How cool is that. A total off-site/online storage solution that only costs around $5 a month. This works in the background as well and I don’t really notice it.

There was only one time in the last six months that I’ve needed to retrieve a file, and I ended up going to BackBlaze. It was easy to get back. This service just gives me peace of mind.

My Online Client Gallery

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For my wedding clients, I use an online gallery service called Zenfolio. Others are available, but this is the one I use. I upload all the high-res images to the gallery, for clients to view and print should they need to.

This also gives me a belt and braces option, as I can always download the images from there myself, and I take comfort knowing that my final files are stored in two places off-site/online.

My Contracts

To cover myself even further, in my contacts it states that: it is the clients responsibility for ensuring that the high-resolution digital files are safely stored upon delivery and that I’m under no obligation to store them. I also recommend that the client stores them in at least two different places.

That may be a bit harsh, but I’m covered for all eventualities. I will always try to keep copies of clients files, but you never know what may happen.

So thats about it in regards to different storage solutions. It may seem like a lot of hassle and work, but as a professional photographer it’s just part of the job. I think this is what clients are paying me for and it’s what sets me apart from the weekender/hobbyist photographer who charges next to nothing for their work. Making sure your files are safe is all part of the job.


I suppose that I should talk though workflow really, so that you get how all this goes together.

So, let’s say I’ve done my shoot. My camera has two card slots, one for the Compact Flash card and one for a Secure Digital card. I use the Compact Flash card to write the RAW files in camera and the Secure Digital card to write high quality back up JPEG files. (I love that I’m already backing up in camera as I shoot.)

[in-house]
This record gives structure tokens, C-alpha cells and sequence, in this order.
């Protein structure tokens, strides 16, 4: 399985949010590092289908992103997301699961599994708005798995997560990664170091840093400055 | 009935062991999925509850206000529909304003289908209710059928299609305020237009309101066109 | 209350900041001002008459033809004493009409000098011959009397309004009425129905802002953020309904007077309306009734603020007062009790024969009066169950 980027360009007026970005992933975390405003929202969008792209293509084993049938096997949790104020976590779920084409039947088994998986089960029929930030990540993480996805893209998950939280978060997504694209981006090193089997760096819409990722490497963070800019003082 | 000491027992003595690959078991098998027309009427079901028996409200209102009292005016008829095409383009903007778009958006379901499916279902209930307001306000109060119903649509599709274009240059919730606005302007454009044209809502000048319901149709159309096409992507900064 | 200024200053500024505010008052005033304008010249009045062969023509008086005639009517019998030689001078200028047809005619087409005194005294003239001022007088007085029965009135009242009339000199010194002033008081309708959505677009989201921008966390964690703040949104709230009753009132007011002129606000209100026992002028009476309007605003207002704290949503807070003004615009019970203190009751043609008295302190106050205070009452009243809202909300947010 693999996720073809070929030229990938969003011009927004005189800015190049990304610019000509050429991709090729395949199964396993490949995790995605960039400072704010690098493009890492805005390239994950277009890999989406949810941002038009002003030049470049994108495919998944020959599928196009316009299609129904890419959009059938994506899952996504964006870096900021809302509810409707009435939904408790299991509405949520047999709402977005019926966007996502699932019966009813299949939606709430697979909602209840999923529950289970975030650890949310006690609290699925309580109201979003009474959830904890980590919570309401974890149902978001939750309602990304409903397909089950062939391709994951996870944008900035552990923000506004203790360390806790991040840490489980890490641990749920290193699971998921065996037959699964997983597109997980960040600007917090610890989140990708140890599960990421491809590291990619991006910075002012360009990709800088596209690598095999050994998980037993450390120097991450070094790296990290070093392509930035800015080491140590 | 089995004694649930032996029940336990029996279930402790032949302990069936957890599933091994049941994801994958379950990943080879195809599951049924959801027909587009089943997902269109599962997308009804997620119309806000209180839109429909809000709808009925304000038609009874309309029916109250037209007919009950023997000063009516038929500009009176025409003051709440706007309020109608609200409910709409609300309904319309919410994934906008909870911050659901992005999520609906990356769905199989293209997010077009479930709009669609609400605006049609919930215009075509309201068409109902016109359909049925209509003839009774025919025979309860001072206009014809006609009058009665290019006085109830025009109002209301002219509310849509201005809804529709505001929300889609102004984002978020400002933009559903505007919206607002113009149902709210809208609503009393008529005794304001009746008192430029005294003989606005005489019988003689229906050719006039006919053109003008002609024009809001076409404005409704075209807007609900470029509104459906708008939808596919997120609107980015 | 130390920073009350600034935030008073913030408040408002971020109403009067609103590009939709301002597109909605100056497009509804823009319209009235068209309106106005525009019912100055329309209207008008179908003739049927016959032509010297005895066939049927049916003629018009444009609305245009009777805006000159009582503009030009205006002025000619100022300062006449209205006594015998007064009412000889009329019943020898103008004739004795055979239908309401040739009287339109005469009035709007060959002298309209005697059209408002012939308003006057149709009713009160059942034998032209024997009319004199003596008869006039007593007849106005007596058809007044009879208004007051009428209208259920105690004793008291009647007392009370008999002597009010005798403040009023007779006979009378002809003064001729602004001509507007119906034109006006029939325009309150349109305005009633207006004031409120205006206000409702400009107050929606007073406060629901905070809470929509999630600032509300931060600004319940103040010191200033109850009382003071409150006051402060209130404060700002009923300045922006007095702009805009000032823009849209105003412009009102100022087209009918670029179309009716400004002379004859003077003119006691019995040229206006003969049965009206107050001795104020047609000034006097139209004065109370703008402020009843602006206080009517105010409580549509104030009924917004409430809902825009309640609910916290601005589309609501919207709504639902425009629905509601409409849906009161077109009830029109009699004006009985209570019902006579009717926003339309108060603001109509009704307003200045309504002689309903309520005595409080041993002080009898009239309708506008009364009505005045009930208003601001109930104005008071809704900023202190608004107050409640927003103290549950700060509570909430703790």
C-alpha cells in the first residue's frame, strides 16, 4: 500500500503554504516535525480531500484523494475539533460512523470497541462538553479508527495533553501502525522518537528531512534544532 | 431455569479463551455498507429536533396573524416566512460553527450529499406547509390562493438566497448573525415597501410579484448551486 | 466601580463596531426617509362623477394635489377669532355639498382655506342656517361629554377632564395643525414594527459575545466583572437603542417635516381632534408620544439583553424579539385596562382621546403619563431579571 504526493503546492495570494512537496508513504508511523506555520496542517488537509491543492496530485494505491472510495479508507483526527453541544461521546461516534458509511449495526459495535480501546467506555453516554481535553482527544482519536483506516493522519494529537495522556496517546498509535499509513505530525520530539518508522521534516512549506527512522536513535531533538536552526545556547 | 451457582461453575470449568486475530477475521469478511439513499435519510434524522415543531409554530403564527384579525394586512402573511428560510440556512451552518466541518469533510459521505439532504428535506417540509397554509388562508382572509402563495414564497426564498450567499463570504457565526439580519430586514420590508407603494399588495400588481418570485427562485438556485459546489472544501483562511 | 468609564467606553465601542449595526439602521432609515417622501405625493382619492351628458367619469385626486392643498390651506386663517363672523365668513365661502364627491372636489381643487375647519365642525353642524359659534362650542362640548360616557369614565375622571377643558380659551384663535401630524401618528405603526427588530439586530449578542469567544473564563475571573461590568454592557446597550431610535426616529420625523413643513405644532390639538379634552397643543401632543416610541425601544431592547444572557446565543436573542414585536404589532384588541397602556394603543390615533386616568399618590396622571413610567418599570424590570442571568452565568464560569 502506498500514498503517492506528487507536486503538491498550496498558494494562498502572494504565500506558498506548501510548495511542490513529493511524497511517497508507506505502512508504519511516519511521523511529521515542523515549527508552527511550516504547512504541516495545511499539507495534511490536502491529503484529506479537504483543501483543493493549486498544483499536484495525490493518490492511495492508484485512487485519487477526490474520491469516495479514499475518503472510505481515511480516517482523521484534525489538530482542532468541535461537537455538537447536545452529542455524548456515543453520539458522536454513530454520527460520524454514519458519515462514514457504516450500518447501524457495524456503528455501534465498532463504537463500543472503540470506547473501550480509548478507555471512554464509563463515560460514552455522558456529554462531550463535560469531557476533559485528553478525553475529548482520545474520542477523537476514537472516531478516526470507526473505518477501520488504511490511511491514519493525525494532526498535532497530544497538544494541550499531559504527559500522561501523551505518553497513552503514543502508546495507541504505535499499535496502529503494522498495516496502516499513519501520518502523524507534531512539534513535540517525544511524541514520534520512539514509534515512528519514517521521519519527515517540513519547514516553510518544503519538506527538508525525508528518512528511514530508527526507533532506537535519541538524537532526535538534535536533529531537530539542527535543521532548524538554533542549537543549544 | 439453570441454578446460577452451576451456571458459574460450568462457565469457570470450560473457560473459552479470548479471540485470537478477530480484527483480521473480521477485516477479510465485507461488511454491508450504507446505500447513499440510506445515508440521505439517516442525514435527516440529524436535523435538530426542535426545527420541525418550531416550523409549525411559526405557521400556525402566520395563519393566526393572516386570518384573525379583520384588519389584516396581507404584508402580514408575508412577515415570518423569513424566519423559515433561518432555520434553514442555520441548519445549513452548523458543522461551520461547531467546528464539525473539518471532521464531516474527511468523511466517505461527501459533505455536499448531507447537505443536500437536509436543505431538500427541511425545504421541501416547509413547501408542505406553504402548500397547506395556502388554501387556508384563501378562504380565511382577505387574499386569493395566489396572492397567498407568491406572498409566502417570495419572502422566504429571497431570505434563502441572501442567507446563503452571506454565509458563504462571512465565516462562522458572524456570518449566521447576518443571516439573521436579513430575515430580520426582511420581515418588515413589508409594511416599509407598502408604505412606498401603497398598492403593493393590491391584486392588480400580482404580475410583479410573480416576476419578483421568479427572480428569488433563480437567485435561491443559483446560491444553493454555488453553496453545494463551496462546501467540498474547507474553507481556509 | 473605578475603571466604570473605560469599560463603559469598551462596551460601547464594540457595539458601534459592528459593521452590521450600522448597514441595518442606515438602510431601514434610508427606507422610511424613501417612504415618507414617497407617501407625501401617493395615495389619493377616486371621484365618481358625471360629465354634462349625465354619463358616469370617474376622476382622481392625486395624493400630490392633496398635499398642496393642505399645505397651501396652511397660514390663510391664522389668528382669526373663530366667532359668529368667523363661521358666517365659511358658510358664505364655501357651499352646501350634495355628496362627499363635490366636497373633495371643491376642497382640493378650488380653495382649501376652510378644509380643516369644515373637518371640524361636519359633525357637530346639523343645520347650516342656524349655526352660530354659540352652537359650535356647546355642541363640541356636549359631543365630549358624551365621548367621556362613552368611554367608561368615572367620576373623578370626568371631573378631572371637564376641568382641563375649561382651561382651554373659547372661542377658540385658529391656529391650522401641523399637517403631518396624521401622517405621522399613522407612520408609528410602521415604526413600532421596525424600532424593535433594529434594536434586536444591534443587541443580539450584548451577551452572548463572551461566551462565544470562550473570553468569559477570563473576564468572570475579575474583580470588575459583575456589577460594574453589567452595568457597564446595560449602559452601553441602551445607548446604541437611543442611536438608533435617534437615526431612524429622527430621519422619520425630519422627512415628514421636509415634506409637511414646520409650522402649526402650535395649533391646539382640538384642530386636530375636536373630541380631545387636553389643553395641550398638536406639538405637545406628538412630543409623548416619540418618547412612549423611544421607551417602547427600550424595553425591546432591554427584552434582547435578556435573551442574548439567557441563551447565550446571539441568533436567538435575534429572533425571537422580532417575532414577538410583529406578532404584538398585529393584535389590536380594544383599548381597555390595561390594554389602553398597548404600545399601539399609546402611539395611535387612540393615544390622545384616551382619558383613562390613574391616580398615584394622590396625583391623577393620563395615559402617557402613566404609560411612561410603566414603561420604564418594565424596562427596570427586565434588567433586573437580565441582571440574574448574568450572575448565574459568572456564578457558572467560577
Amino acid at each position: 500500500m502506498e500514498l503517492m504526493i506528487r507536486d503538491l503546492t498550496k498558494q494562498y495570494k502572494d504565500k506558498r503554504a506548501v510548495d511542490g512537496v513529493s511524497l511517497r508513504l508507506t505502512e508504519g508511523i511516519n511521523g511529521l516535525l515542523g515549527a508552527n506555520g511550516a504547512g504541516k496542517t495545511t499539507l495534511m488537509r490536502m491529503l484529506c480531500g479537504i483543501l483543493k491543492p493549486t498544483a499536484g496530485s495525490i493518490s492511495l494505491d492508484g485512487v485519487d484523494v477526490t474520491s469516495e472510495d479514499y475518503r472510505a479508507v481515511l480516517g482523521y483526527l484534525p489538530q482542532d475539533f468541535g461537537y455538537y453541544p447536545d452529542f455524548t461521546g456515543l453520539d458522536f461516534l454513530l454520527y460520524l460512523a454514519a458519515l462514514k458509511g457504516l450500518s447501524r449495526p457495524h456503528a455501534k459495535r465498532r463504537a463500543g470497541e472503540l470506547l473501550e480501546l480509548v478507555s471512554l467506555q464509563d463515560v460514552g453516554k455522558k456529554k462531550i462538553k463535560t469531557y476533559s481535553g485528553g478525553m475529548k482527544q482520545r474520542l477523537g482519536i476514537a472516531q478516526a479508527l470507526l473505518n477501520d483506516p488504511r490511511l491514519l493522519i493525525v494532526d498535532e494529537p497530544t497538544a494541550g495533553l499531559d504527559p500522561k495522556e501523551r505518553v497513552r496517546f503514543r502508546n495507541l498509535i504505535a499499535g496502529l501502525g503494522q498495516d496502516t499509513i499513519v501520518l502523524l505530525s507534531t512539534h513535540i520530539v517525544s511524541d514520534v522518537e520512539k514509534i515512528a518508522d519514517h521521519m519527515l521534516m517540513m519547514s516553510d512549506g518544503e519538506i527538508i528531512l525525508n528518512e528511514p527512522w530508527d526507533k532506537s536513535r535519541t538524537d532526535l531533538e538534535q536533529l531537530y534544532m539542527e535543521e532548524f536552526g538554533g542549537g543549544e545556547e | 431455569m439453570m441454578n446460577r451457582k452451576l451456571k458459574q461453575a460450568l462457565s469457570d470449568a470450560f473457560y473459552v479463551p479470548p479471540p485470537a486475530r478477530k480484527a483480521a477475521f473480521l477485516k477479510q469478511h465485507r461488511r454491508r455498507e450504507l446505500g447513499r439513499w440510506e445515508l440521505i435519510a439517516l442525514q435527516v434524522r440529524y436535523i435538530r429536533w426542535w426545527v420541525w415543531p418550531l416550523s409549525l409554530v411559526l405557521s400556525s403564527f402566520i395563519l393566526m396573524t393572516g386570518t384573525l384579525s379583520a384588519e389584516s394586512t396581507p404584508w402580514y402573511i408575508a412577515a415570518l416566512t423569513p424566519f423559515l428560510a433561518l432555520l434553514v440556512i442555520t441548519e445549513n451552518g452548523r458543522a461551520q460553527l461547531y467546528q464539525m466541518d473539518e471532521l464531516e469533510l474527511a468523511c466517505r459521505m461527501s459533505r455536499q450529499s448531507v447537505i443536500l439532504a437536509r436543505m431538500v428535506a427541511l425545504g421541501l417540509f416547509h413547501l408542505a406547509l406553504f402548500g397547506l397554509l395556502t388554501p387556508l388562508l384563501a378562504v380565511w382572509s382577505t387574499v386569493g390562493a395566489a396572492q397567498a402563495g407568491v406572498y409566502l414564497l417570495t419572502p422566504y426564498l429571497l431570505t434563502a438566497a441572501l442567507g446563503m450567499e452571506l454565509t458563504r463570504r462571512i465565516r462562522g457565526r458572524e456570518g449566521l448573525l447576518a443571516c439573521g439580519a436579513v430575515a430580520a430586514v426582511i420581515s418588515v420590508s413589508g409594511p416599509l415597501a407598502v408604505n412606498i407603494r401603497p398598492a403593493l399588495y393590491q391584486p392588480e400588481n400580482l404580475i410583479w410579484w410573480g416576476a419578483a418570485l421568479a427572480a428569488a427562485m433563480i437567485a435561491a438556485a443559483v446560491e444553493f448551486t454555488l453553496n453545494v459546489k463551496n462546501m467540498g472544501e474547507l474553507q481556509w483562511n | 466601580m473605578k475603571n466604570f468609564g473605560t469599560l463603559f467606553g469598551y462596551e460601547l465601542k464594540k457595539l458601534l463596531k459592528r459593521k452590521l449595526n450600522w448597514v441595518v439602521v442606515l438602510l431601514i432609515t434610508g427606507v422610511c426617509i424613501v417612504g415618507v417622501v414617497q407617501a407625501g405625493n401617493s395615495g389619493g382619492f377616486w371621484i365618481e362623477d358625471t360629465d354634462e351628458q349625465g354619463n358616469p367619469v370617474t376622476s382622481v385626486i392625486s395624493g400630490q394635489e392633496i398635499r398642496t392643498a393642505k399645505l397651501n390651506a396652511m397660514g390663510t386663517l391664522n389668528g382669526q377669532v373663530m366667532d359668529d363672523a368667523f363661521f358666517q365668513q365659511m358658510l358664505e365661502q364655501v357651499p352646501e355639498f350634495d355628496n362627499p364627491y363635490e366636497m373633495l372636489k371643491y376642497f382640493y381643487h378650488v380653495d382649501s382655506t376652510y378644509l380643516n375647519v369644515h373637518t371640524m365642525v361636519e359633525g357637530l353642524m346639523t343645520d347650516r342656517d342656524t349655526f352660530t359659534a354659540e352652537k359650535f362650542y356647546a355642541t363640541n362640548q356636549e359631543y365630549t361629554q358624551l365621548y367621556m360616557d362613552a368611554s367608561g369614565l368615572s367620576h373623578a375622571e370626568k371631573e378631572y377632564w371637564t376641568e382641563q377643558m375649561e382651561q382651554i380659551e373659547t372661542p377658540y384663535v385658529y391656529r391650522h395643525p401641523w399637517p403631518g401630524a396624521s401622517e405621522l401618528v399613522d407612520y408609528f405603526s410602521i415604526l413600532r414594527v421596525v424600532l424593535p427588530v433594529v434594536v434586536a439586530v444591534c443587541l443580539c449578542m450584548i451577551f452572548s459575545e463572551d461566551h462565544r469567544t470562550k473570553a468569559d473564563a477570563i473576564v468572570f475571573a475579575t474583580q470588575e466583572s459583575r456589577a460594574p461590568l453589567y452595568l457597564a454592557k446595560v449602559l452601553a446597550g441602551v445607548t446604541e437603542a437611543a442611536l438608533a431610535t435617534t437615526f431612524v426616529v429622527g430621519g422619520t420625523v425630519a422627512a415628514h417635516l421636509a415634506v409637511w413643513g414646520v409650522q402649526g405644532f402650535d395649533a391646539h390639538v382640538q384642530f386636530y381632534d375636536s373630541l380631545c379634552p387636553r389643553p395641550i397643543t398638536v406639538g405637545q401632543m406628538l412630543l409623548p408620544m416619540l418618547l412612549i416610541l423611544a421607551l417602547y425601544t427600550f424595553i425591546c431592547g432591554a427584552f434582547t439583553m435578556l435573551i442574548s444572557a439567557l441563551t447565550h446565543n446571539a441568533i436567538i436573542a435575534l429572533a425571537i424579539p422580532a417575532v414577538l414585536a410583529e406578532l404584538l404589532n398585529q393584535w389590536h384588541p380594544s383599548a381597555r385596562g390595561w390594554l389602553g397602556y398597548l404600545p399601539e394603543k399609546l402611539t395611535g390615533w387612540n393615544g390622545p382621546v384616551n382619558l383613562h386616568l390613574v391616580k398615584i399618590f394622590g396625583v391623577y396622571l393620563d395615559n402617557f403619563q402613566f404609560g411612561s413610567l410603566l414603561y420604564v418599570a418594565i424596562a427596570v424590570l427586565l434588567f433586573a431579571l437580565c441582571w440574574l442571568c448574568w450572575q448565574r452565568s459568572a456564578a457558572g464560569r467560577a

So when I upload the RAW files from the cards to Lightroom, they go straight to a folder on my Drobo and I check the box to make a second copy of the RAWs to my external hard drive HD4 (when I have the finished images, I’ll delete the second copy of the RAWs on HD4 when I remember).

This way the RAW files are in two places in my office and still on the Compact Flash cards. Sometimes I won’t erase the cards until I’ve worked on the final images. Sometimes I have a shoot the next day and I have to use the cards, but at least I know that I have two copies of the RAW files at this point.

Once I’ve finished editing and have exported the final JPEGs to the final folder on my Drobo, I’ll make a copy of them to HD3 and HD4. BackBlaze is also working its magic in the background, and in the case of wedding photography, I’ll upload the images to my online gallery. (As well as burning a disc for the client.)

So the final images are stored in three places in my office. One of them on the Drobo that will write the data across different hard drives should one fail. They are also stored in two different off site/online places as well. So that’s five different places and two different locations.

Can you say that your data is that safe?

About the author: Adam Bronkhorst is a photographer based in Brighton, UK. Visit his website here. This article originally appeared here.

Image credit: Imminent Failure by Justin Marty

  • Rick Bronks

    Adam – Almost the same workflow/backup as me.. I use a thunderbolt raid as my main drive.. nothing stored on the mac itself. The thunderbolt is backed up to my drobo (too slow for me to work off directly) and also my mac and thunderbolt raid is backed up to Backblaze. I use carbon Copy to run backups every hour from my mac and thunderbolt raid.
    i love how Backblaze can back up an external drive. I also use Zenfolio as a store for my clients work. I thikn I’ve got about 2Tb up there now.

  • ISO640

    I could have used this article a week ago. As a hobbyist, I recently had an external drive start eating my files. It prompted me to purchase a Qnap NAS, with a TB in each drive. I also have 3 1TB external drives that I keep data on. Having almost lost my photos, even as a hobbyist, I’m making certain that it won’t happen again.